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Archive for the ‘climatology’ category: Page 2

Jul 7, 2019

Giant Floating Solar Farms Could Make Fuel and Help Solve the Climate Crisis, Says Study

Posted by in categories: climatology, solar power, sustainability

Millions of solar panels clustered together to form an island could convert carbon dioxide in seawater into methanol, which can fuel airplanes and trucks, according to new research from Norway and Switzerland and published in the Proceedings of the National Academy of Sciences journal, PNAS, as NBC News reported. The floating islands could drastically reduce greenhouse gas emissions and dependence on fossil fuels.

Jul 1, 2019

How Google, Microsoft, and Big Tech Are Automating the Climate Crisis

Posted by in category: climatology

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Why are the biggest and most influential tech companies making deals with oil companies that exacerbate one of the biggest threats to human civilisation?

Jul 1, 2019

Scientists Have Detected a Strange Connection Between Gamma Rays And Lightning

Posted by in category: climatology

For the first time, scientists have clearly linked together two types of gamma-ray phenomena in thunderclouds, suggesting that weak bursts of gamma-ray activity might precede lightning flashes in certain conditions.

The two phenomena in question are weak emissions called gamma-ray glows, which last about a minute, and much shorter and more intense terrestrial gamma-ray flashes (TGFs).

Both are known to happen inside thunderclouds, depending on the various positive and negative electrical charges around them, brought on by accelerating electrons. But scientists have never fully understood how the two gamma ray phenomena work together or their link to lightning.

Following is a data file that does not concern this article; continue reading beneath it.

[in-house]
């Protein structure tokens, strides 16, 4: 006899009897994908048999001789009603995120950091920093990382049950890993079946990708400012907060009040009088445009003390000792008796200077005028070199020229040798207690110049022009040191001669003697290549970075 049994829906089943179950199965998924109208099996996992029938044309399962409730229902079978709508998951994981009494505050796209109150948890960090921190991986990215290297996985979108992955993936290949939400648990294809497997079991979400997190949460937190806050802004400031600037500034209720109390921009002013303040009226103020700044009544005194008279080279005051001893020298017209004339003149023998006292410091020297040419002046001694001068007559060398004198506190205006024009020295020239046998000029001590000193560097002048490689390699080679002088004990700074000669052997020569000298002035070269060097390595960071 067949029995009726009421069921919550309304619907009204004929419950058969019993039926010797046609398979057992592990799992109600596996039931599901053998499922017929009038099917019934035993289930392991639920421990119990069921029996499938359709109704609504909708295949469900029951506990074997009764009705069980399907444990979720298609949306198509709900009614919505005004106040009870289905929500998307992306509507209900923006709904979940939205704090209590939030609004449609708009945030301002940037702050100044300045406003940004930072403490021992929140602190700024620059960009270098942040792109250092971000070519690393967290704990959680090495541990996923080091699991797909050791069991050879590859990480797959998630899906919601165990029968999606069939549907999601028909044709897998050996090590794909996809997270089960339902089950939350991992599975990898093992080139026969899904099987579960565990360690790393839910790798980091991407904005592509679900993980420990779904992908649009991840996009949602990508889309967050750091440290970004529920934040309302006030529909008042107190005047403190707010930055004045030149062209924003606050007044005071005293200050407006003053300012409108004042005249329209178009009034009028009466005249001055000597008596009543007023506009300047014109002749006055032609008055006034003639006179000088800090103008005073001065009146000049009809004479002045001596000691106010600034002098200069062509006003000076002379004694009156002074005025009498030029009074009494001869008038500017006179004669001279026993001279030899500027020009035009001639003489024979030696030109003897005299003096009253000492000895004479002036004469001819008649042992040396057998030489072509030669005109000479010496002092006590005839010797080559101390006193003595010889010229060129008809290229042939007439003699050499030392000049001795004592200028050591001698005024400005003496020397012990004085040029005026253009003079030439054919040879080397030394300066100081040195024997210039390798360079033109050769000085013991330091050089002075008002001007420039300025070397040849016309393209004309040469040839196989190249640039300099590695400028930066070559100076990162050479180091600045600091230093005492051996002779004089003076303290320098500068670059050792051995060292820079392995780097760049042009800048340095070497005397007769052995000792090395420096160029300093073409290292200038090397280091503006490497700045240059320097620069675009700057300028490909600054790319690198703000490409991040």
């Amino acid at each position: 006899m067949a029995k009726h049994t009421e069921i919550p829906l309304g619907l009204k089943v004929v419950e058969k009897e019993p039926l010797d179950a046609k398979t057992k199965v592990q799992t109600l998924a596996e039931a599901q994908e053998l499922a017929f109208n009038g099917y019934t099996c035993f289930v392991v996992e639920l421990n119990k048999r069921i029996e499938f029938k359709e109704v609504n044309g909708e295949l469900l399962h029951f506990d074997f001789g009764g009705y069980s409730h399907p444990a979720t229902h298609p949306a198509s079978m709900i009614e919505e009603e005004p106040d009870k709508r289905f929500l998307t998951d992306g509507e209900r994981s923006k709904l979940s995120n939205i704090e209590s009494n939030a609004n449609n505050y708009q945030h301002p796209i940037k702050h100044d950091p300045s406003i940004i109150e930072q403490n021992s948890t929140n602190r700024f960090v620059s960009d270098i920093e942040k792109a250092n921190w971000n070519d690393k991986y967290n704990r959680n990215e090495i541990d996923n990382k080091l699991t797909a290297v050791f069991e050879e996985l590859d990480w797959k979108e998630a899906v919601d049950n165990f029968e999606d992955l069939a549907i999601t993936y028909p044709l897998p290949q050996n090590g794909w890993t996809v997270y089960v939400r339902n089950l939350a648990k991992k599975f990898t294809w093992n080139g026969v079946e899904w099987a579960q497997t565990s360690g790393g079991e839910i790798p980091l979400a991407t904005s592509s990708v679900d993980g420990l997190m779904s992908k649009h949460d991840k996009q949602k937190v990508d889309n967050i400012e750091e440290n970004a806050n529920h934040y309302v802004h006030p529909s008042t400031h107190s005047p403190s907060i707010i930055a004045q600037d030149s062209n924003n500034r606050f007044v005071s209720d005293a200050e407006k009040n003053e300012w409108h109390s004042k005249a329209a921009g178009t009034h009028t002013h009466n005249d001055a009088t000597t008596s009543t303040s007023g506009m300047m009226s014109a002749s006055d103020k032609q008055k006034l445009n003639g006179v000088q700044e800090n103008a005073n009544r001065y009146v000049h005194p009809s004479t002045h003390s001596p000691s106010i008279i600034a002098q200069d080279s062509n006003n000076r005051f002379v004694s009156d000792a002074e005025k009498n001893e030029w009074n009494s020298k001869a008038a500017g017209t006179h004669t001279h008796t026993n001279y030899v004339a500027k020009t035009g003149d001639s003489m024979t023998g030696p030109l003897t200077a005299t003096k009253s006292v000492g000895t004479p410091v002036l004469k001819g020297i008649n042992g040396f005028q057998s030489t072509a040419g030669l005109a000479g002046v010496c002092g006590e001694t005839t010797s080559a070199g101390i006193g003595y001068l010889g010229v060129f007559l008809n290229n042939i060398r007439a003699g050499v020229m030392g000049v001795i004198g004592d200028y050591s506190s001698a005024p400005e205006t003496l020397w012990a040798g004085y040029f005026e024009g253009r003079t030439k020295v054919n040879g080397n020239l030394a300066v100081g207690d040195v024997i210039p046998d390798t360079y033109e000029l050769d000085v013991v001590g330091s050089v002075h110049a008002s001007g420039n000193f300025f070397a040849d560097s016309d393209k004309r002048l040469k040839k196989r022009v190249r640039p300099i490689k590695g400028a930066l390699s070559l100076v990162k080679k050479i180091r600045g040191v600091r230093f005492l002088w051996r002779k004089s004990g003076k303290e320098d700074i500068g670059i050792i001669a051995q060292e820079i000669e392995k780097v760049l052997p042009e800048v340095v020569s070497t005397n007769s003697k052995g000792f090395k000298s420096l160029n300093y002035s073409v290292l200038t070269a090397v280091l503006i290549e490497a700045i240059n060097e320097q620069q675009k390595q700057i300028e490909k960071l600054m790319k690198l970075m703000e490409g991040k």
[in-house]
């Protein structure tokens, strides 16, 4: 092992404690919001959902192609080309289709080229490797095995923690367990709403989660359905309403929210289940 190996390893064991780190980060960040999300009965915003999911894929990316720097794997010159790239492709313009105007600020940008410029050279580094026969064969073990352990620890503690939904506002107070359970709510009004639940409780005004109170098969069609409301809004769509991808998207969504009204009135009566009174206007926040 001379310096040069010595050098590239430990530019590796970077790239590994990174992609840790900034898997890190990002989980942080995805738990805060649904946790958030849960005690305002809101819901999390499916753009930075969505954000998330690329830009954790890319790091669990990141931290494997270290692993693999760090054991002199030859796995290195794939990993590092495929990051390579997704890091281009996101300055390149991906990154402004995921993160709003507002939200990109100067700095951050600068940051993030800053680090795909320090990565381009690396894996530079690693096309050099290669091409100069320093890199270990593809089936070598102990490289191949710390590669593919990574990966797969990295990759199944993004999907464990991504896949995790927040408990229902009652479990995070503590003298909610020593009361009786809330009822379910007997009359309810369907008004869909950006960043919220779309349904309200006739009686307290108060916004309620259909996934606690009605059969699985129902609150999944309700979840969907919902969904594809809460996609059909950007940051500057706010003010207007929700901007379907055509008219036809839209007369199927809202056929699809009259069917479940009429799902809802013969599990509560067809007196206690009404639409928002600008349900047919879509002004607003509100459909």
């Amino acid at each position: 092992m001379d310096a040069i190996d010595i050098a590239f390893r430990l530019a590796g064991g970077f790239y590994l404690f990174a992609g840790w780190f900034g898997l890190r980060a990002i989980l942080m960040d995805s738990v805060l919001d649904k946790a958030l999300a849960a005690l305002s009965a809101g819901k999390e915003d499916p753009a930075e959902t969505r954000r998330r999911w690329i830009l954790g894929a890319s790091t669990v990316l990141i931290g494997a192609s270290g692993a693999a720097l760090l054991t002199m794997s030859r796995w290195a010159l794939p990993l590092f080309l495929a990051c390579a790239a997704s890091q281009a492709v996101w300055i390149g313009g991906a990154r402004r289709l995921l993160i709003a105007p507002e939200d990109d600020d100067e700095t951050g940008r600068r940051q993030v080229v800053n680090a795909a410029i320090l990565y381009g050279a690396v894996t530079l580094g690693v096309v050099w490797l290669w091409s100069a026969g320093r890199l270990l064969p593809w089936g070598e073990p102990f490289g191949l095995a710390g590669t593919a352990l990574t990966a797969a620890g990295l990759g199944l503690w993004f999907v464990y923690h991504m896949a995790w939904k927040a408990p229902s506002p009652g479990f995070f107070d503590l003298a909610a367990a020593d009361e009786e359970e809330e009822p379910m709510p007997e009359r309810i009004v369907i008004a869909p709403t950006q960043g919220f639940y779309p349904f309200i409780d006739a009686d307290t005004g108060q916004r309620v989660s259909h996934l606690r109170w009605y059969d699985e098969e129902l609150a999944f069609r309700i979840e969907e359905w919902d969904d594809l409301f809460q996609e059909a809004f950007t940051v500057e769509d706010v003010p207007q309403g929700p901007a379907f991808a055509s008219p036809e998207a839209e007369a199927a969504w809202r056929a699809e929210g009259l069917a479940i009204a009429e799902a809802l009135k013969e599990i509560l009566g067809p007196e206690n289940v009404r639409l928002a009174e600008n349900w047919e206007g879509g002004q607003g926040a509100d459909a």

Jun 28, 2019

“Climate Apartheid” Is Imminent. Only the Rich Will Survive

Posted by in categories: climatology, sustainability

The U.N. predicts climate change will push 120 million people into poverty by 2030.

Jun 28, 2019

Material Could Help Storm-Proof Future Buildings

Posted by in categories: climatology, materials

A formerly little-known molecule created in labs by scientists could help future buildings withstand even the most ferocious of storms, tornadoes, and hurricanes by making walls that are virtually indestructible, according to new research from a team of British scientists at the University of Exeter.

The substance is known to researchers and construction experts as graphene, a combination of the prefix graphite and the suffix –ene, coined by the German scientist who pioneered it. The product has a wide array of potential applications including anti-corrosive coatings, lubricants, and motor oils. But in the last two decades, a radical new application has become apparent to those who study this innovative new product. The application of graphene in construction became apparent when researchers established that the inclusion of graphene oxide significantly increases both tensile and compressive strength in concrete composites—in other words, the world’s most common construction material can be fortified to become a kind of “super-concrete.”

Jun 27, 2019

32,000-Year-Old Plant Brought Back to Life—Oldest Yet

Posted by in categories: climatology, finance

The oldest plant ever to be regenerated has been grown from 32,000-year-old seeds—beating the previous recordholder by some 30,000 years. (Related: “‘Methuselah’ Tree Grew From 2,000-Year-Old Seed.”)

A Russian team discovered a seed cache of Silene stenophylla, a flowering plant native to Siberia, that had been buried by an Ice Age squirrel near the banks of the Kolyma River (map). Radiocarbon dating confirmed that the seeds were 32,000 years old.

The mature and immature seeds, which had been entirely encased in ice, were unearthed from 124 feet (38 meters) below the permafrost, surrounded by layers that included mammoth, bison, and woolly rhinoceros bones.